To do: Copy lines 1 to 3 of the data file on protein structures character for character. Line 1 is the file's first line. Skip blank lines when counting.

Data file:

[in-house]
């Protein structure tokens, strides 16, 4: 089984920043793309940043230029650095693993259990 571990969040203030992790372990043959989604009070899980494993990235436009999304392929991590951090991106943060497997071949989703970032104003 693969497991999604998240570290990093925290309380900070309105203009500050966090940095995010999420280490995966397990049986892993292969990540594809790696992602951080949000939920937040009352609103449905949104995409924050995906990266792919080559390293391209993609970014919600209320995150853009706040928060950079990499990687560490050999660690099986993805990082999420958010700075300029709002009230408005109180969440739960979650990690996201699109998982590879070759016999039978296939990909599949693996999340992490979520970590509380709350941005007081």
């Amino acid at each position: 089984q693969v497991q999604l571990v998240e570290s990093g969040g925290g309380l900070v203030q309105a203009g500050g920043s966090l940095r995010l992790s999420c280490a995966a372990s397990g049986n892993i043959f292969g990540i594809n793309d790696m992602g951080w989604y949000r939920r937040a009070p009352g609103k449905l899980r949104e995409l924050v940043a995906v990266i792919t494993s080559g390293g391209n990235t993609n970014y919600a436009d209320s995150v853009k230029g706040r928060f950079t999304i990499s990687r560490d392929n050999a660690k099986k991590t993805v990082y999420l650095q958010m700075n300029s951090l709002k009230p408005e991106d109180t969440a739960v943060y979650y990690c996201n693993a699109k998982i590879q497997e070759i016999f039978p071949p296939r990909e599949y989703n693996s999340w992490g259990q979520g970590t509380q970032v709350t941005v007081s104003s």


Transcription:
[in-house]
């Protein structure tokens, strides 16, 4: 089984920043793309940043230029650095693993259990 571990969040203030992790372990043959989604009070899980494993990235436009999304392929991590951090991106943060497997071949989703970032104003 693969497991999604998240570290990093925290309380900070309105203009500050966090940095995010999420280490995966397990049986892993292969990540594809790696992602951080949000939920937040009352609103449905949104995409924050995906990266792919080559390293391209993609970014919600209320995150853009706040928060950079990499990687560490050999660690099986993805990082999420958010700075300029709002009230408005109180969440739960979650990690996201699109998982590879070759016999039978296939990909599949693996999340992490979520970590509380709350941005007081």
């Amino acid at each position: 089984q693969v497991q999604l571990v998240e570290s990093g969040g925290g309380l900070v203030q309105a203009g500050g920043s966090l940095r995010l992790s999420c280490a995966a372990s397990g049986n892993i043959f292969g990540i594809n793309d790696m992602g951080w989604y949000r939920r937040a009070p009352g609103k449905l899980r949104e995409l924050v940043a995906v990266i792919t494993s080559g390293g391209n990235t993609n970014y919600a436009d209320s995150v853009k230029g706040r928060f950079t999304i990499s990687r560490d392929n050999a660690k099986k991590t993805v990082y999420l650095q958010m700075n300029s951090l709002k009230p408005e991106d109180t969440a739960v943060y979650y990690c996201n693993a699109k998982i590879q497997e070759i016999f039978p071949p296939r990909e599949y989703n693996s999340w992490g259990q979520g970590t509380q970032v709350t941005v007081s104003s």